Now, you know when you scroll through digital marketplaces like the Xbox Game Store and see the long line of horror games on offer. Ranging from the AAA to the indie and the ones which look as though no effort has gone into them. The amount of horror games and influx of cheaply made titles nowadays makes it difficult to find the hidden gems that are worth your time. When by chance I first saw the trailer for Oxide: Room 104, I had mixed thoughts, thinking it looked very indie yet something about it grabbed my attention. And luck would have it a review code came into my mailbox.

So, was Oxide: Room 104 worth the venture into the unknown?

What is Oxide: Room 104?

Oxide: Room 104 is a first-person survival horror game with rogue-lite elements, escape room-style gameplay, and multiple paths across an ever-changing world. The story centers on Matthew, a man who’s on the run and decides to take refuge in a seamlessly innocent-looking motel. However, upon arriving, Matthew is knocked out cold and locked up in one of the rooms of the motel by a strange, sinister figure. Waking up naked in a bathtub filled with cold water, Mathew soon realises he is in danger but is unsure why this is happening or who is behind his abduction.

After escaping the bathroom and rest of room 104, he soon realises nothing is right, as strange creatures roam the motel, shadowy figures haunt him wherever he goes and visions of a terrifying induvial cutting off his limbs one by one plague his venture through this nightmare.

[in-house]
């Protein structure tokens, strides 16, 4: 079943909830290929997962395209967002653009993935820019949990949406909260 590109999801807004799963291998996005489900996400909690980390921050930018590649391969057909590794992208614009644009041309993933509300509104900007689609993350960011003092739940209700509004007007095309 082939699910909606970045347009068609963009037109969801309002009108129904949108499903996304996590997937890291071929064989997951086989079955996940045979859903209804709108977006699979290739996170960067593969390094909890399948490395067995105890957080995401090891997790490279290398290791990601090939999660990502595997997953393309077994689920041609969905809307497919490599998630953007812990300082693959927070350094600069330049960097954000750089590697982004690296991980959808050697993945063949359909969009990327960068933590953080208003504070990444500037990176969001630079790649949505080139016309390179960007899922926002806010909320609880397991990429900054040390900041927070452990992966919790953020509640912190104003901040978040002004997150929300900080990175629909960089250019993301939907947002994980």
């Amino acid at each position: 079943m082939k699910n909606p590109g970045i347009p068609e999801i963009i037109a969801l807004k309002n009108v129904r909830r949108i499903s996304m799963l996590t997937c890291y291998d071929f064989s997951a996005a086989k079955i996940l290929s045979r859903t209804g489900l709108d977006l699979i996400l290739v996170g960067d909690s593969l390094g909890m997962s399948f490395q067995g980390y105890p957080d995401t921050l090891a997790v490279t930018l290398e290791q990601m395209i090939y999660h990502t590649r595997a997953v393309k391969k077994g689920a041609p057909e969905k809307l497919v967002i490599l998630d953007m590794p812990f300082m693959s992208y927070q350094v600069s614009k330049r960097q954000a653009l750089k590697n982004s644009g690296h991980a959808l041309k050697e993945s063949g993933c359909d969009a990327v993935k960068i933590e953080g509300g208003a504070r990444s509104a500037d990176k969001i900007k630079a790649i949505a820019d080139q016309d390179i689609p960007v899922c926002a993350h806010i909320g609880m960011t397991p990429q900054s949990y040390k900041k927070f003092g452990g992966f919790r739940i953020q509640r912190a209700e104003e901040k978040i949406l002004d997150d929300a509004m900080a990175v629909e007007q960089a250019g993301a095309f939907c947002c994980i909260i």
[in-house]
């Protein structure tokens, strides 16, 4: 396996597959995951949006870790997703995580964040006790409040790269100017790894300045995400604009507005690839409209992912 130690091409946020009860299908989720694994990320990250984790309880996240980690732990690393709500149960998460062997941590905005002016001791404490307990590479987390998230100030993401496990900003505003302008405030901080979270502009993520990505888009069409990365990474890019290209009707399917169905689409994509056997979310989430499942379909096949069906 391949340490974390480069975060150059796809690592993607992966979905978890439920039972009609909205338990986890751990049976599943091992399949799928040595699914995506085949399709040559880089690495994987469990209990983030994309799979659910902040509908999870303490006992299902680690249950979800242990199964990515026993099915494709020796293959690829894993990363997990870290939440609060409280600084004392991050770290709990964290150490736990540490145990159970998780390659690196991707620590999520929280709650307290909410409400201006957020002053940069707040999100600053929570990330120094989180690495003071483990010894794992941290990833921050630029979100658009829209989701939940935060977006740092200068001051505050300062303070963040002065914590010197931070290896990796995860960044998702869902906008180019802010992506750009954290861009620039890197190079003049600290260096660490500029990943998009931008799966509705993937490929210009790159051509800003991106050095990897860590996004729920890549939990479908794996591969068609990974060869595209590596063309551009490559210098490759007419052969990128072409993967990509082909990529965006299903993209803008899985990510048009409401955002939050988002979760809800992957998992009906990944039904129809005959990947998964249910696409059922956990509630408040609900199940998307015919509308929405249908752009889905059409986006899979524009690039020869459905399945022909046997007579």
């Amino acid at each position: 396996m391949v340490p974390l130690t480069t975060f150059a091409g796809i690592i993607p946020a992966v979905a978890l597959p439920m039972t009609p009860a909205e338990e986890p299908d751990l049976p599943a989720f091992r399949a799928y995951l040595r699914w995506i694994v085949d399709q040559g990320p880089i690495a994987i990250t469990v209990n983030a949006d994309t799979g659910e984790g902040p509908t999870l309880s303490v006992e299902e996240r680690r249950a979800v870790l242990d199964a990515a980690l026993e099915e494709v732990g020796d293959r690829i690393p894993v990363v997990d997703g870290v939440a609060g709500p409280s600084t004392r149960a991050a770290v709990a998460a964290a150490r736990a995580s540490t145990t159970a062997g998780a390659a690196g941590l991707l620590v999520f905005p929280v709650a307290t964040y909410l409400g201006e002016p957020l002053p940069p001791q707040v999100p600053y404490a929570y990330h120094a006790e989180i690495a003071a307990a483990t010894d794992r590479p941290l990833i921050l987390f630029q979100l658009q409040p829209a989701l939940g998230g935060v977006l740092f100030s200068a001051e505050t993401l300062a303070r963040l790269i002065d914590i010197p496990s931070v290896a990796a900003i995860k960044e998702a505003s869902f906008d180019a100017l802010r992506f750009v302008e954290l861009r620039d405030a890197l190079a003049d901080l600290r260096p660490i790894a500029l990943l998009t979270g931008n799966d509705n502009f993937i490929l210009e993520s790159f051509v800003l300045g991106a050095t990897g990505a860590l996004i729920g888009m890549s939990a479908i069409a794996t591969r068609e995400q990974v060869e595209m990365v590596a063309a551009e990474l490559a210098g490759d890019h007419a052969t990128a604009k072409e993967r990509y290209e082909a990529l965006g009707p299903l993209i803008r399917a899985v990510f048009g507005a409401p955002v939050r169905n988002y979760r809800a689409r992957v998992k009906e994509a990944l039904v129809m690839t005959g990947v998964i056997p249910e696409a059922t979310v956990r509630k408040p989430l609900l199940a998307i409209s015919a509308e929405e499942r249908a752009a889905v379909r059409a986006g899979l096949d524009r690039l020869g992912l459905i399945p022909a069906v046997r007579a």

What makes Oxide: Room 104 even more interesting is upon death, Matthew restarts his venture through the motel, starting again in room 104. But with each passing, the world around him changes, becoming more hostile, ever more dangerous, and changing the placement of key items and weapons, distorting any rhyme or reason.

Wouldn’t advise this place on Trip Adviser

As mentioned, Oxide: Room 104 looked very rough in the way many indies, or more so the very indie horror games do. But what grabbed my attention was the interesting concept and the brooding atmosphere that sent shivers down my spine.

From the first ten minutes of playing, I was certainly hooked, and I was invested to see how Mathew’s predicament would turn out. While the setup is not wholly original, I do admire the developers for making the most of the environment. Using the motel rooms as a giant puzzle and even escape rooms was really engaging, and that dread of not knowing what could be in the next room was utterly thrilling.